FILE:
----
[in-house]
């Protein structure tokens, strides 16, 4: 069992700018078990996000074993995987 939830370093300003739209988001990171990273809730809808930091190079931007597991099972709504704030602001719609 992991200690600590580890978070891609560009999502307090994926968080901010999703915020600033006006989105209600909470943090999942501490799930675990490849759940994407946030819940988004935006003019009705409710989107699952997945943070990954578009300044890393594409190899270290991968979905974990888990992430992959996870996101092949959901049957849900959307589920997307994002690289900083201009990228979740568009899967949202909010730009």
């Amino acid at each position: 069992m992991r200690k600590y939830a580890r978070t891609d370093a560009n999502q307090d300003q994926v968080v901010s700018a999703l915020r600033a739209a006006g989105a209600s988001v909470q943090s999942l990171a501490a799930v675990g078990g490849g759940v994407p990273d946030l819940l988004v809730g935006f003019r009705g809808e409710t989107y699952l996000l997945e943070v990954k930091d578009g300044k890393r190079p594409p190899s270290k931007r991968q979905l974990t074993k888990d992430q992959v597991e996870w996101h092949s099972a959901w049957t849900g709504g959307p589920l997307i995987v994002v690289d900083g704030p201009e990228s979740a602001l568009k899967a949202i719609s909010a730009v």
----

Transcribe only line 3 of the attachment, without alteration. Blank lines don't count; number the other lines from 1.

């Amino acid at each position: 069992m992991r200690k600590y939830a580890r978070t891609d370093a560009n999502q307090d300003q994926v968080v901010s700018a999703l915020r600033a739209a006006g989105a209600s988001v909470q943090s999942l990171a501490a799930v675990g078990g490849g759940v994407p990273d946030l819940l988004v809730g935006f003019r009705g809808e409710t989107y699952l996000l997945e943070v990954k930091d578009g300044k890393r190079p594409p190899s270290k931007r991968q979905l974990t074993k888990d992430q992959v597991e996870w996101h092949s099972a959901w049957t849900g709504g959307p589920l997307i995987v994002v690289d900083g704030p201009e990228s979740a602001l568009k899967a949202i719609s909010a730009v």